|An Ebola strain. There has been one documented case of Ebola in the United States so far./Wikimedia|
Kentucky Senate President Robert Stivers and Senate President Pro Tem Katie Stine, representing the Republican Senate Majority Caucus, were briefed yesterday on the status of Kentucky’s readiness to deal with the Ebola virus.
Senator Stine called for the meeting last week.
During the meeting, Kentucky Public Health Commissioner Stephanie Mayfield Gibson, M.D. outlined the current procedures that are in place. Commissioner Gibson said that many of the protocols were established when anthrax was a threat, and had been adjusted and honed to deal with any cases of Ebola.
According to Dick Bartlett, the Emergency Preparedness and Trauma Coordinator with the Kentucky Hospital Association, the Kentucky Department for Public Health’s (KDPH) Preparedness Branch has developed a complete package of Ebola Tabletop Exercise (TTX) materials to help hospitals, public health agencies, health care organizations, and coalitions with their Ebola preparedness planning.
This package includes:
- situation manual
- a PowerPoint presentation which helps guide the exercise
- Exercise Evaluation Guides
- After Action/Improvement Plan Guide
- An agenda for conducting the exercise
President Stivers said Kentuckians were concerned about the virus, especially as news stories escalated, and he and other senators wanted to make sure they could communicate effectively and knowledgably with constituents if questioned.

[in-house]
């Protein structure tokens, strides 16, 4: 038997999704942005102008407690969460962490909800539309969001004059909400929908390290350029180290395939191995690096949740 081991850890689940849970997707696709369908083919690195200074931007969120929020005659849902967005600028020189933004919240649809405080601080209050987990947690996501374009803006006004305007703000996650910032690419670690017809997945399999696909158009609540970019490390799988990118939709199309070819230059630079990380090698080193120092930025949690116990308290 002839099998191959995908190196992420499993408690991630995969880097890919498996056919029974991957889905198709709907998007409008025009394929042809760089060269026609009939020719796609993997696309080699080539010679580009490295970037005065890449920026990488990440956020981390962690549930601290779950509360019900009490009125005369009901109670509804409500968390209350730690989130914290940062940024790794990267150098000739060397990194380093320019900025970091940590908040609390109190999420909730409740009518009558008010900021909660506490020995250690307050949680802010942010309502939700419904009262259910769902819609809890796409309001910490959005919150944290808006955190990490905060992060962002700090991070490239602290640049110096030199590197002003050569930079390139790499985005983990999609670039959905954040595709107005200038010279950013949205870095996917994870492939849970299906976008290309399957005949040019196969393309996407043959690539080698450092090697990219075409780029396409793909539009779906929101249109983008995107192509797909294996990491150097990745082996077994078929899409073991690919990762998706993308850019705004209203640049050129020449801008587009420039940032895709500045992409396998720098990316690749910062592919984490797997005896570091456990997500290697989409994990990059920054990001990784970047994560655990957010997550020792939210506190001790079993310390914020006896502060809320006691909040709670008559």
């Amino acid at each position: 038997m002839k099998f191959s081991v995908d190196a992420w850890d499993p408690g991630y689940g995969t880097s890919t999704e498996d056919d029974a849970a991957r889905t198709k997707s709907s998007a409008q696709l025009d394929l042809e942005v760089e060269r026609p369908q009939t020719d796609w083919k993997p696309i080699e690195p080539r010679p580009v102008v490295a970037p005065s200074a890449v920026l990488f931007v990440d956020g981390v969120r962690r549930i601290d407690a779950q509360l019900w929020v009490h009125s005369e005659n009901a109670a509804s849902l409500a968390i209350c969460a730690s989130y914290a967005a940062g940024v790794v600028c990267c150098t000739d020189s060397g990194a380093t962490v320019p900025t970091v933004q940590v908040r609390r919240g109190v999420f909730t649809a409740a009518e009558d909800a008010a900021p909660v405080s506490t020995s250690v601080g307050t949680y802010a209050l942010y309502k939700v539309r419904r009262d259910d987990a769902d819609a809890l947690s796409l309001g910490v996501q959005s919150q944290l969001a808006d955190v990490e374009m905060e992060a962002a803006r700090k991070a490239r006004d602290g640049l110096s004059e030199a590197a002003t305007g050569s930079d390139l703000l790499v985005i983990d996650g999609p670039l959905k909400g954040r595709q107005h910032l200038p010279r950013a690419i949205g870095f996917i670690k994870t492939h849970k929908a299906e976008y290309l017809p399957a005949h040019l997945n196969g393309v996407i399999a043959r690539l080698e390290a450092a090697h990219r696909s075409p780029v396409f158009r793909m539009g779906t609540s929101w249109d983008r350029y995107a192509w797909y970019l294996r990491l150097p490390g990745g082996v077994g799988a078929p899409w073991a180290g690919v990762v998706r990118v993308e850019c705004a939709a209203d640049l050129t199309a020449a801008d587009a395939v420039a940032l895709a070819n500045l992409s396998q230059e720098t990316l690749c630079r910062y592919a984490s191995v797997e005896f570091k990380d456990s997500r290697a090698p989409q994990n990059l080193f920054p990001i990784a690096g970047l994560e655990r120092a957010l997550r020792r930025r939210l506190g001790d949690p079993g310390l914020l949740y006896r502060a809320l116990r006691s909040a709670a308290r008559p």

Both Senators Stivers and Stine offered the assistance of the legislature, should it be needed.
“We continue to communicate, and update information daily,” Bartlett said. “Sharing information is crucial."
Since Stine called the meeting last week, the first person diagnosed with the Ebola virus on United States’ soil has died, screening for the virus has been implemented at five major U.S airports, and $750 million in federal funds has been approved to pay for the military mission to respond to the Ebola epidemic, which has so far included 60 Airmen from the Kentucky Air National Guard as well as nearly 700 members of the 101st Division being trained for this deployment at Fort Campbell.
- Kentucky Legislative Research Commission